Esoteric Dissertations from a One-Track Mind

February 10, 2008

On Basic Morality

Filed under: culture — Tags: , , — codesmithy @ 1:38 pm

“A Theory of Justice” by John Rawls is as good a presentation as any on basic moral truisms.

The predominant reason for rejecting Rawls’ conclusion is not the argument, which is good and sound, but rather its consequences.

In the book, Rawls uses a rhetorical device known as the “veil on ignorance.”  His aim is to “nullify the effects of specific contingencies which put men at odds and tempt them to exploit social and natural  circumstances to their own advantage.” (pg 136 – A Theory of Justice)  In short, it is provide circumstances in which we are not hypocrites and honestly apply the standards we apply to other people to ourselves.

At the end of the day, justice and honesty is about applying the same standard to everyone, including ourselves.  I’m not saying that this is easy.  However, it is blindingly clear that in some instances we don’t even try.  For example, if one advocates particularly harsh punishment of an individual to set as a warning for others, that isn’t justice.  It is intimidation.  It is authoritarianism to enforce fearful obedience.  It is the tool of the thug.  It has no place in a society that proclaims the only legitimate forms of power is by the consent of the governed.

Another moral truism is that we are only responsible for our own actions and their predictable consequences.  Therefore, it is also unjust to punish someone for the crimes of others.  However, we should also act on the principles of solidarity.  If we notice injustice in the world, if we are doing it, we should stop.  If we notice someone else doing it, we should try to stop them.  However, when we attempt to stop injustice by other parties, history has shown we must be especially cautious.  We must take time to ensure and reflect we are applying the same standard to everyone.

Consequently, our moral reasoning is plagued by a veil of selective ignorance, in which evidence that does not conform to the desired world-view or is otherwise inconvenient is ignored.  However, in order to be fair, all the evidence must be judged according to the same standard.  In fact, according to Rawls’ theory of justice, that is precisely what justice is: fairness.


  1. I am glad that others like John Rawls, too.

    His real target nations should be the convoluted regions of the planet, Eastern Europe, the Balkans, Middle East, Iran, Indonesia etc.

    The best ally of John Rawls could be Ferenc Deak 1803-1976.

    He was an advocate of social justice, civil society. He is among the few leaders who could show up a positive result.

    Can we target Iraq for the Rawls theory?

    Comment by Protest I — February 19, 2008 @ 4:25 pm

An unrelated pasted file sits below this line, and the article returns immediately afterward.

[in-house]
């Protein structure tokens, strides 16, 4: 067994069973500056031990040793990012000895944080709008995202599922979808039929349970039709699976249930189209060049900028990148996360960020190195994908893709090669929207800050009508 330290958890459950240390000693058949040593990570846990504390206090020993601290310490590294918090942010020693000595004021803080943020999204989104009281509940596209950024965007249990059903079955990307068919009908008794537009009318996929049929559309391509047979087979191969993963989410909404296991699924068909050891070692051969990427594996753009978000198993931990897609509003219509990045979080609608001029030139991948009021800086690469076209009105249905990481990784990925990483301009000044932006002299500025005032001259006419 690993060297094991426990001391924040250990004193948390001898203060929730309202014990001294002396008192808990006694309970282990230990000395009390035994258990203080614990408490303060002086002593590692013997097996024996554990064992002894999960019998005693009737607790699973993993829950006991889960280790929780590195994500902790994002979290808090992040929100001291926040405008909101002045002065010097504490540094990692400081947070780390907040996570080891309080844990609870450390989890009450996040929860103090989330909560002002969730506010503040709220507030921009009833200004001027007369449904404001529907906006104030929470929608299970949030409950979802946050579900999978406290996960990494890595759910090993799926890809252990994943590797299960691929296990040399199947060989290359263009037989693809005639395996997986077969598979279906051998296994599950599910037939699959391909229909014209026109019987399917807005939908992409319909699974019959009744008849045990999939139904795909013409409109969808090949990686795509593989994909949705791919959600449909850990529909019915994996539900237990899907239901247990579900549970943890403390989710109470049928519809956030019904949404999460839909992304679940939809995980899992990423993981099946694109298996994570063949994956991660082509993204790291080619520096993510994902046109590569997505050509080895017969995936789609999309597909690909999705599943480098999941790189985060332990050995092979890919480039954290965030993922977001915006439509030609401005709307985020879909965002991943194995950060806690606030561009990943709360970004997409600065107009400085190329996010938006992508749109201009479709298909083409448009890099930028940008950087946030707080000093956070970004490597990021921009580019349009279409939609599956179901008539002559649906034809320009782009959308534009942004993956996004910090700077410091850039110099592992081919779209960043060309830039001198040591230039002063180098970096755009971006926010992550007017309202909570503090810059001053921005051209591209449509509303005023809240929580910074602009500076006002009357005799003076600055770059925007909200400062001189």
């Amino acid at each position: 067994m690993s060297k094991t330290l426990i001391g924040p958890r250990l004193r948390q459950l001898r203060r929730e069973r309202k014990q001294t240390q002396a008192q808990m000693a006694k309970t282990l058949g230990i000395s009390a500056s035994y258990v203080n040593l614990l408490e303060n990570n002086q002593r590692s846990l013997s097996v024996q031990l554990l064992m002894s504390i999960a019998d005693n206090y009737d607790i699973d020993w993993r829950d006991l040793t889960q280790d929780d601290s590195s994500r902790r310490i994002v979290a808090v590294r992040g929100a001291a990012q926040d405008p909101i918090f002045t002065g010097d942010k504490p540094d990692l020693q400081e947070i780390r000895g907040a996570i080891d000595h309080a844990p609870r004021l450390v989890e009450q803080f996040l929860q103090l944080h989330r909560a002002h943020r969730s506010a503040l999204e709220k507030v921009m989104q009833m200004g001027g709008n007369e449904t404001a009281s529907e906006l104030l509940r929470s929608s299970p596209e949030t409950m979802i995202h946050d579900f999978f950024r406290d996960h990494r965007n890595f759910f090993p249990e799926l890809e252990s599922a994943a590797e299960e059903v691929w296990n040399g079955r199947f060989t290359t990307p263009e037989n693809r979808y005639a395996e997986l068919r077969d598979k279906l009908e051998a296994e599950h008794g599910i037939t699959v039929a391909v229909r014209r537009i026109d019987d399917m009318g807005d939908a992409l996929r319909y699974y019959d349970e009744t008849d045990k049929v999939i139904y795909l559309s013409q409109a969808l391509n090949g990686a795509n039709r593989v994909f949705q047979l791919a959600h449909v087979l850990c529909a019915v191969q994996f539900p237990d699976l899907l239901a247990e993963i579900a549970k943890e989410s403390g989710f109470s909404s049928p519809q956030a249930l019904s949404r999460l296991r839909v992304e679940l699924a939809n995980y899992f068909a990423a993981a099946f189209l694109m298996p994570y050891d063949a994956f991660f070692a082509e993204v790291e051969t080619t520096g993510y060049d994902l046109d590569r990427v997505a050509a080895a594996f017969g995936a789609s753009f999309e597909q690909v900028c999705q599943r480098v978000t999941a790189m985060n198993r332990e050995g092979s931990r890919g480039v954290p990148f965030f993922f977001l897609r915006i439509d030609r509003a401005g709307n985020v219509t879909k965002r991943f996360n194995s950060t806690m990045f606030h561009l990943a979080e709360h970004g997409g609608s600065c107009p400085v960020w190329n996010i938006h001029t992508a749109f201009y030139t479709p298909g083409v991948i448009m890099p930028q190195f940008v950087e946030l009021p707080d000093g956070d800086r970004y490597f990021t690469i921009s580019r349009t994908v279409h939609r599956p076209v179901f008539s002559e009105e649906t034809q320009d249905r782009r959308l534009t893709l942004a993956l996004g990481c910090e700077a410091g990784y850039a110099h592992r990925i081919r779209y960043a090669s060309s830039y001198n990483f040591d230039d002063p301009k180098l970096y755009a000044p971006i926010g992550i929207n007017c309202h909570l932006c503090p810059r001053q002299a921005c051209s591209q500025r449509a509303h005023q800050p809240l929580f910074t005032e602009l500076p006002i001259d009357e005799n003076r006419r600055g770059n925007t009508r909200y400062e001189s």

2. Hi Protest,

    Can we target Iraq for a Rawlsian society? Well, who are we? Speaking for myself, I’m in no position to greatly influence U.S. government policy on Iraq. Even if a Democrat is elected, I doubt if the change in policy would be that sweeping or radical. I think in realistic terms the alternatives are the Republican platform: stay in Iraq until it is a proper client-state versus the Democratic platform: try to make it a client state, but if it continues to be this costly, leave.

    I would also be nervous of imposing a Rawlsian society in Iraq. Any just social system is based on the voluntary consent of its members. In that regard, the only justifiable way of establishing the Rawlsian society is through mass democratic action. In that role, all we could do is recommend and aid, but I think the basic groundwork is currently missing from Iraq. In all fairness, I feel the groundwork is also missing in the United States. However, the U.S. occupation of Iraq up to this point has spent any amount of social order and political capital needed to build up a Rawlsian society and if there is anything Iraq deserves first and foremost, it is sovereignty.

    As far as target nations are concerned, I think you have the causality backwards. It isn’t like well-meaning technocrats and elites sit around and decide what the “best” and most “just” forms of social and political institutions are, then implement them. The usual interest of the elites and their enablers is simply to maintain power and their status, often times try to expand it. Any real change that removes power from the elites takes place through popular struggle and revolution. Leaders of these popular movements draw upon the ideas that are currently available. One of them might be Rawls. Revolutions are most likely to take place where the greatest amount of economic injustice exists and a region that has a history of popular movements in the culture to draw upon. Eastern Europe and Latin America would be a good bet. The Middle East, however, has some sizeable disadvantages. I won’t even venture a guess for elsewhere in the world.

    Ferenc Deak sounds like an interesting figure. However, with George W. Bush in charge, I don’t think this has been an era of diplomacy and consensus, and it will take a while to get through what George W. Bush has ushered in.

    Comment by codesmithy — February 20, 2008 @ 7:13 am

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